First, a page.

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Are vintage ceramic Christmas trees worth a lot of money?

Their value shoots up around the holidays, but now could be the best time to stock up, an expert says.
/ Source: TODAY

Remember ceramic Christmas trees?

They were huge in the late ‘60s and early ‘70s, and they were basically the perfect, no-mess Christmas decoration: they fit on a tabletop or mantle, they had cute, twinkly lights, and some of them even spun around and played music.

“Everyone who took a ceramics class and celebrated Christmas made one of these trees,” vintage lifestyle expert Bob Richter told TODAY Home. “People put them on top of the television, back when the TV was a piece of furniture.”

This 1978 ceramic tree was on sale last December on eBay for $245. At that time of year, that price is not surprising, Richter says.eBay

Ceramic Christmas trees pretty much went out of style by the ‘80s, but people held onto them and, today, the retro decorations are making a comeback.

Perhaps feeling nostalgic for the holidays their youth, people are willing to pay hundreds of dollars on sites like eBay for vintage ceramic Christmas trees. One vintage tree recently sold for $100 on eBay, another for $149, and another for $218. (And closer to the holiday season, the trees can fetch even higher prices on the auction site.)

So if you have a ceramic tree collecting dust in your attic, and it doesn’t hold any sentimental value, it could be a nice opportunity to make a little extra holiday cash later this year.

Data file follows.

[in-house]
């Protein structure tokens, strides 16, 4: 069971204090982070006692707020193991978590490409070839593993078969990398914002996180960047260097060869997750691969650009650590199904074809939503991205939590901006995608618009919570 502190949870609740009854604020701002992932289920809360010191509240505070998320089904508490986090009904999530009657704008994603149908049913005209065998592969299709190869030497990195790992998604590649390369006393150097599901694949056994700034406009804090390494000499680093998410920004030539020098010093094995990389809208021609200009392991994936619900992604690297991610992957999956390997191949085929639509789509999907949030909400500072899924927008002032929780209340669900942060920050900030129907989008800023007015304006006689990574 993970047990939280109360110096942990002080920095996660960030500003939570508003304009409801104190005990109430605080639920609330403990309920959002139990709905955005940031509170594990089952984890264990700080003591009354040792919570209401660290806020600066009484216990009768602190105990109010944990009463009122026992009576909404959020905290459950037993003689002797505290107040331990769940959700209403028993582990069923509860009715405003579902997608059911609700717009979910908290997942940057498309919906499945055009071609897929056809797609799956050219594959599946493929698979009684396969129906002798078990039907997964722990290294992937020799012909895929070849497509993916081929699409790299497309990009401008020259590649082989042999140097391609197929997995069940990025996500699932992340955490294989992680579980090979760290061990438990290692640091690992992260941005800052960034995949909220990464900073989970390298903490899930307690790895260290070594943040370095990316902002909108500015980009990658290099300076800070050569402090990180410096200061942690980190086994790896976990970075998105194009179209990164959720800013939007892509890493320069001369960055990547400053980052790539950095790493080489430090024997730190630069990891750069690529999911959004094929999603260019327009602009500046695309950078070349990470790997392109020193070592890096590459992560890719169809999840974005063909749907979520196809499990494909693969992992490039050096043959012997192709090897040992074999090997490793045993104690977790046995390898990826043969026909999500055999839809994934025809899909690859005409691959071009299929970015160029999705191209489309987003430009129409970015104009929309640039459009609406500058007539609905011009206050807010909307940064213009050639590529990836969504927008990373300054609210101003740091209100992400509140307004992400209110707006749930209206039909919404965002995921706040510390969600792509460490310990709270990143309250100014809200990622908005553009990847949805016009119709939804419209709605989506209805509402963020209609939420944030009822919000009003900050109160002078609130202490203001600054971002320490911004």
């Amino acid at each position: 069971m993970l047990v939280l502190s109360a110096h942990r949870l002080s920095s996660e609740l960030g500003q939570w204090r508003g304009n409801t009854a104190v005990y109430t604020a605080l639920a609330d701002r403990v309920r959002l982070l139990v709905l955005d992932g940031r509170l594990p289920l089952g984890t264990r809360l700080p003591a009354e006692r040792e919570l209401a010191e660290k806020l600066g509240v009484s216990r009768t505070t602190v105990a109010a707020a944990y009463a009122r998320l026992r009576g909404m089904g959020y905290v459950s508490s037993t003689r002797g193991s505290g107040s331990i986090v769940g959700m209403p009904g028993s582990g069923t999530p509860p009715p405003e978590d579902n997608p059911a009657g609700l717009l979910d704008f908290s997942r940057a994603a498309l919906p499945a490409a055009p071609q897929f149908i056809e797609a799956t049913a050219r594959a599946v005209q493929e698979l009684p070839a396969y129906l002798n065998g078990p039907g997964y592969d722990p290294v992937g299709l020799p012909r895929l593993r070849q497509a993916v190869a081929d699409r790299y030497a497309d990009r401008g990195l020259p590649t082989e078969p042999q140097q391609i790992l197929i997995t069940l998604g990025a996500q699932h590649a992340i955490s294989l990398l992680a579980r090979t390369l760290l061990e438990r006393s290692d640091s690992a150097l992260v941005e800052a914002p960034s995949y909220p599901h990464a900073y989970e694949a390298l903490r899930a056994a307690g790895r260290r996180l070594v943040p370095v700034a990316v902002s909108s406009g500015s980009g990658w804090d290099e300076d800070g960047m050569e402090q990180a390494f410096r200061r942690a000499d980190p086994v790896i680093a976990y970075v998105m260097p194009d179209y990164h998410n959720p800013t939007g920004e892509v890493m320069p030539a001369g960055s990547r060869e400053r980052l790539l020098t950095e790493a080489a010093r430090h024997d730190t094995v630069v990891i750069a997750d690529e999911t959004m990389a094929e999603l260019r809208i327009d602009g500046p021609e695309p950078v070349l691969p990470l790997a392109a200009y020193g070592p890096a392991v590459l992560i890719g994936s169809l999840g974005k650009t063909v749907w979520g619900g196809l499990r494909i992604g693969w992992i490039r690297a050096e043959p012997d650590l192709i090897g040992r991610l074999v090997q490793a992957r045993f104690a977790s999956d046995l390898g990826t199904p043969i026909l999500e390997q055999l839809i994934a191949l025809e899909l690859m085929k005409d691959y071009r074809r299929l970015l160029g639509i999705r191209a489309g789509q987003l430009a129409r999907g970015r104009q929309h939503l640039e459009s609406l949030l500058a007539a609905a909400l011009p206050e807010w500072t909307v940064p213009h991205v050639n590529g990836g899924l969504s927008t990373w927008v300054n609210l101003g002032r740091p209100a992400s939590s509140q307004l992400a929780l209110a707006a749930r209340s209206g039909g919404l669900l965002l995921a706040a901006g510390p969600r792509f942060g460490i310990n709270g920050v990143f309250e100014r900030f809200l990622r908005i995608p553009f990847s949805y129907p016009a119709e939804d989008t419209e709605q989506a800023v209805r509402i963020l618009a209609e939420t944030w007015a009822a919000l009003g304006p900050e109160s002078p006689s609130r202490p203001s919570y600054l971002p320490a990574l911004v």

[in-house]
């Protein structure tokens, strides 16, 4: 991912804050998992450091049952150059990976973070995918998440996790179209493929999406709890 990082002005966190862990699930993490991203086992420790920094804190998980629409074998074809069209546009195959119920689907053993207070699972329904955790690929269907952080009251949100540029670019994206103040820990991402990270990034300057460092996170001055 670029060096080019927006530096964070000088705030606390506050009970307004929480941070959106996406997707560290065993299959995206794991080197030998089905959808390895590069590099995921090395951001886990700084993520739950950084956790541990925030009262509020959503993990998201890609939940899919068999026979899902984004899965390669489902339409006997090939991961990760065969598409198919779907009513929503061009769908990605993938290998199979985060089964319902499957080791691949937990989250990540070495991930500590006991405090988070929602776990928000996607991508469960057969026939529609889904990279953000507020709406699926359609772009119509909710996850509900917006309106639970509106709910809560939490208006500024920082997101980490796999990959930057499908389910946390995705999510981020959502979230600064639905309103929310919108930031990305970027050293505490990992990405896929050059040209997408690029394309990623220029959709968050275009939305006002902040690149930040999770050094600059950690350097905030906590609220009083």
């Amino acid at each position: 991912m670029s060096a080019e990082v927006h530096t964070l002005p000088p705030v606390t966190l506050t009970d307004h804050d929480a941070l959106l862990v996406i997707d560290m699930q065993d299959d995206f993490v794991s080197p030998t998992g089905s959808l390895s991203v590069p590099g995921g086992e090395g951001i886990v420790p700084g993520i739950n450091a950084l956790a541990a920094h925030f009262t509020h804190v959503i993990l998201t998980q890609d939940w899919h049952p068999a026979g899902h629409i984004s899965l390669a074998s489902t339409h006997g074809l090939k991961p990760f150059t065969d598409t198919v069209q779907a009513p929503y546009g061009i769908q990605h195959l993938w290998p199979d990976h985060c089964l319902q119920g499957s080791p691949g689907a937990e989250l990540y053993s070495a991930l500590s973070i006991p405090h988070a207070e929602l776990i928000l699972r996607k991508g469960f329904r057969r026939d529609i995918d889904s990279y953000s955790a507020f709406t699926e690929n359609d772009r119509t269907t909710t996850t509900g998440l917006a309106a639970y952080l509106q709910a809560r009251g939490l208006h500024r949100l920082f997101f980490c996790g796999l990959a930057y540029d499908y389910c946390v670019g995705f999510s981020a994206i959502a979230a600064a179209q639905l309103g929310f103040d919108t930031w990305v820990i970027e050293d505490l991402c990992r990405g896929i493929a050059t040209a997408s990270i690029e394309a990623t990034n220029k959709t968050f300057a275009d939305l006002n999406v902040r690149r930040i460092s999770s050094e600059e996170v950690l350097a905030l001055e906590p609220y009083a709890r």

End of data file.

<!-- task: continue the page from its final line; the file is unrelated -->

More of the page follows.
This musical tree from the '70s was listed for $144 on eBay last year.eBay

It's definitely best to hold onto them until closer to the holiday season, according to Richter.

“The truth of the matter is, they’re not incredibly valuable at other times of the year," he said.

Richter, the author of “A Very Vintage Christmas,” recommends selling them on eBay with a three-day listing and including an incentive like "Get in time for Christmas" in the title.

Around the holidays, vintage ceramic trees could fetch a few hundred dollars, depending on the type and condition. Last year, Richter recalls selling multiple vintage ceramic trees for between $100 and $200 each.

Ceramic trees may have passed their heyday, but new ones are still in production around the holidays. This new, white ceramic tree was available on Amazon in December for $38.Amazon

Musical trees tend to be more valuable, he says, as well as very large very small ones. And as when selling anything online, the photos make a big difference.

“People don’t like buying something that’s being held by a hand that has dirty fingernails or if there’s a mess in the background,” he said.

If you’re interested in selling vintage ceramic trees, Richter recommends stocking up now in the summer when there’s a low demand.

This 9-inch tree was available new on Amazon for $19 last December.Amazon

“I buy holiday items off-season in July, when you’re sweating at a flea market, because you can get those trees for $10 and $20,” he said. “But at this time of the year, everybody wants one. So even at flea markets the prices are much higher.”

Richter says ceramic trees have become more popular recently because the younger generation is feeling nostalgic for the ones they had at home as kids.

“At the holidays everybody wants one because it reminds them of the past. And it’s a recent thing within the past couple of years,” he said. “Everybody’s like, ‘Oh, my mom had this, my aunt had this, so I want one.’ … Basically, you’re buying nostalgia. You’re buying the memory.”

This musical tree from 1977 was listed on eBay last December for $99. eBay

And for that reason, Richter says that while there’s nothing wrong with selling ceramic Christmas trees, it might be worth hanging onto them for sentimental reasons.

“The truth of the matter is, I think it’s great to turn them into cash, and it’s also great to bring them down and plug them in and use them, and tell a story of your grandmother or your aunt or your mother or whoever it was who had them in the first place, because I think that’s the true value,” he said. “It has emotional value, and that has gossamer wings.”

This article was originally published Dec. 10, 2018.